Recently I have had a stroke of good luck in obtaining good film. A favorite color film of the last ten years has been Fujicolor Superia 100. I happened to come across a brick of it from an online source.  It had been frozen since new in 2008 and the price was more than fair.  Ten rolls of Superia will keep these wheels greased for some time to come.

A treasure trove!  To my good fortune, a fresh frozen brick of Fujicolor Superia 100 

The last great color film for astrophotography is Superia 100.  Not to be confused with Superia Reala 100, a great film for daylight use, Superia CN 100 defies it's specifications.  It is red sensitive, but spectral response drops off near 650nm, just shy of Hydrogen-Alpha emission line.  The manufacturers recommendation for exposures past 60 seconds is a full stop increase in exposure, not what you would expect in a good astro-film.

The beautiful region of Cygnus and Cepheus captured on  Fujicolor Superia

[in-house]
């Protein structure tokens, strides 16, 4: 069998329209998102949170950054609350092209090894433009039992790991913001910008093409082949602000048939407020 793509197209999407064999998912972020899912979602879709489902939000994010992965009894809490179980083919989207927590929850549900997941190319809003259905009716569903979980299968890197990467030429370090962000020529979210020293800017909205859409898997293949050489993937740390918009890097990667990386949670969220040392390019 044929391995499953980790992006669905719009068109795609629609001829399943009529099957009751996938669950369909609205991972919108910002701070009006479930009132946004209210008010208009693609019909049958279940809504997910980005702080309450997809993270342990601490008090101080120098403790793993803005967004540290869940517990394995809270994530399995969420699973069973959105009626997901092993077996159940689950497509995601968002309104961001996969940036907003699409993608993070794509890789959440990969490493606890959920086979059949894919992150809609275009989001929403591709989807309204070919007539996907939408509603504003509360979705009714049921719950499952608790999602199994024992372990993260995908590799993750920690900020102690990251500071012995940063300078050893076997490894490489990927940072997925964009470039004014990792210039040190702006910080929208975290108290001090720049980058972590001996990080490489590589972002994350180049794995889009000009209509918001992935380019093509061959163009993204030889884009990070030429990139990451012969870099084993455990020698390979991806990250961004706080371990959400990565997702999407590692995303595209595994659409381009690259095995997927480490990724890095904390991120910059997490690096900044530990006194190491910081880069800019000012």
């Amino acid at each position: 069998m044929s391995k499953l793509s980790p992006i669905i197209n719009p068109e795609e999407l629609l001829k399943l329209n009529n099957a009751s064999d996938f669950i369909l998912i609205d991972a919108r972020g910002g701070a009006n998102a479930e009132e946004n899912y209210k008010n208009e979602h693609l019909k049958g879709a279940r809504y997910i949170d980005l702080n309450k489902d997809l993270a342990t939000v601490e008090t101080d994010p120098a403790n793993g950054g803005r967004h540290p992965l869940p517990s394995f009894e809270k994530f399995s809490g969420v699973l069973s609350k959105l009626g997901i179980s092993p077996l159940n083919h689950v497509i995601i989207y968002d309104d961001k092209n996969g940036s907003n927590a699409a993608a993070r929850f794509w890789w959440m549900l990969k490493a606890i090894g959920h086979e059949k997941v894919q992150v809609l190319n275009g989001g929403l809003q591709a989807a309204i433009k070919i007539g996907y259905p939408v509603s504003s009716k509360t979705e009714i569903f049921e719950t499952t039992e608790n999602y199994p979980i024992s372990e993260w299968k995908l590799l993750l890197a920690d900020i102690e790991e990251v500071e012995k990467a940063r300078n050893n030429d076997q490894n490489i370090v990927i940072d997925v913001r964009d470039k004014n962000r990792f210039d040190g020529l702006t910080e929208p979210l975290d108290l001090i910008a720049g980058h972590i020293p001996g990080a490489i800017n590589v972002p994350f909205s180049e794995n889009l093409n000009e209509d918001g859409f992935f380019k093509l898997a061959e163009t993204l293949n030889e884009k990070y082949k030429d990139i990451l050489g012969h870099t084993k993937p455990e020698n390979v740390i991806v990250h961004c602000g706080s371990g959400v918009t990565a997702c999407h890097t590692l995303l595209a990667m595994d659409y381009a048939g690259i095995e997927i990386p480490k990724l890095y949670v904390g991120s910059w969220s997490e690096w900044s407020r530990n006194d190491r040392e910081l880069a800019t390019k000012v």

Despite its apparent disagreement with its published specifications, the film performs rather well.  A 30 minute exposure at f/2.8 creates a dense negative capable of tremendous depth and fidelity.  For the best red sensitivity, Kodak's E200 has yet to be beat, however Superia's low halation allows pinpoint stars offering a more refined image.

The area of Scutum revealed by Fujicolor  Superia 100

It's time to get busy with the new stock.  I have yet to use Superia 100 on the winter sky.  I'm anticipating great results on a variety of regions of the Milky Way.  

The Messier 8 Region in Sagittarius on Fujicolor Superia 100

I believe my pursuit for film stocks is over.  Within 5 to 10 years I will complete my portfolio of astronomical images and start working on other projects.  Having photographic film originals versus digital files is a workflow choice. It is not for everyone.  May you find your methods just as rewarding.  

Saturday, February 28, 2015

Holding Pattern -Thoughts on the Coming Season

The winter of 2014-15 here in Maine has been the snowiest in a few years, akin to the 2010-11 season.  If that isn't enough to cancel imaging plans, February is going into the record books as the coldest recorded !  

Flanders Pond Observatory on The Last Day of February